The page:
Experts urge BiH to educate the public on how to deal with landmines displaced by the flooding.
By Drazen Remikovic for Southeast European Times in Sarajevo -- 03/06/14
Landmines displaced by flooding and landslides remain unmarked, posing a danger in BiH. [AFP]
The international community is assisting Bosnia and Herzegovina (BiH) in locating and destroying landmines and other munitions displaced by the recent flooding and the resulting landslides in the region.
The effort took on new urgency after a landmine dislodged by last month's historic floods exploded in Brcko. Other dangerous finds in BiH included a rocket launcher, a large plastic bin full of bombs and a refrigerator containing nine explosive devices.
With more than 120,000 landmines and munition devices still remaining in the field from the 1990s conflicts, BiH is the most mine-polluted country in Europe.
A group of civilian explosive ordnance disposal experts from the US arrived in BiH on May 26th to begin work with local officials from Serbia and BiH mine action centres in surveying mine-contaminated areas affected by the floods.
A team from Belgium is taking aerial images of the Maglaj and Doboj areas to locate landmines.
Experts from the electronics and informatics department of Vrije University in Brussels will also help by using situational and flooding maps produced by global company e-GEOS and the European Commission's Copernicus Emergency Management Service.
"This timely assessment will not only help civil protection authorities, but will also update the current situation on affected landmines," Hichem Sahli, head of the electronics and informatics department at Vrije University, told SETimes.
"With flooding and landslides, the risk of minefields moving is very high. It is early to evaluate how far movements happened, and what the effective risks are compared to before the flooding," he added.
About 900 square kilometres of flood-affected area is under the direct or indirect influence of landmines. The biggest problem is around the Sava River, where the most landmine fields were affected by floods.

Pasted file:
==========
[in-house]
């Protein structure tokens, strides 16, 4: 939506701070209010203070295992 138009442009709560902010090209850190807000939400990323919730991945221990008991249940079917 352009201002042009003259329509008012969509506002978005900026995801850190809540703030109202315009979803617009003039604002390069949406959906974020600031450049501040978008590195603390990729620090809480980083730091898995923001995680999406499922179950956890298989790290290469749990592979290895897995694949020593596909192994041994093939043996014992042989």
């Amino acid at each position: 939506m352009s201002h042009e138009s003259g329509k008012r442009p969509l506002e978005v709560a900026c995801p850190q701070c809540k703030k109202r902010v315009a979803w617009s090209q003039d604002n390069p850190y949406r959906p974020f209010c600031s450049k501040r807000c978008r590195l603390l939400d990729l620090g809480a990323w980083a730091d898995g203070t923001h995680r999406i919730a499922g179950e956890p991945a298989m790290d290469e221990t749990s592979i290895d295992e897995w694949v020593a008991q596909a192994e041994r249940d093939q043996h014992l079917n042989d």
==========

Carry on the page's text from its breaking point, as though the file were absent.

Sasa Obradovic, a spokesperson from the BiH Agency for Demining, said remarking the minefields where the flooding removed the original signs is a priority.
"The situation is very serious," Obradovic told SETimes. "We call on the population to be very careful during sanitation and to mark the mines. A few days ago, one man shot a mine thinking he would deactivate it, which was very dangerous. If citizens recognise a mine, they should immediately inform the police."
UN officials agreed, and said the most important action now is risk awareness.
''We need to urgently inform people about the real dangers and hazards to make sure that those returning to flooded areas and those helping clear up the debris are safe," Jasmin Porobic, manager of the Human Security Programme in the UN Department of Mine Action, told SETimes.
"At this point, it is very difficult to make any conclusions. The situation is serious, and the level of real hazard will be determined soon," she added.
Experts said citizens should remain vigilant and report any sighting of mines or explosive remnants of war.
"The idea of mines travelling large distances between countries cannot be ruled out. Particular attention should be given to features above ground, such as mine warning signs and fences which are likely to be impacted to a greater extent," Guy Rhodes, director of operations at the Geneva International Centre for Humanitarian Demining, told SETimes.
Since the end of the conflict, nearly 2,000 people have died in BiH due to mine explosions. It is estimated that around 1 million people are living in minefield areas in the country.
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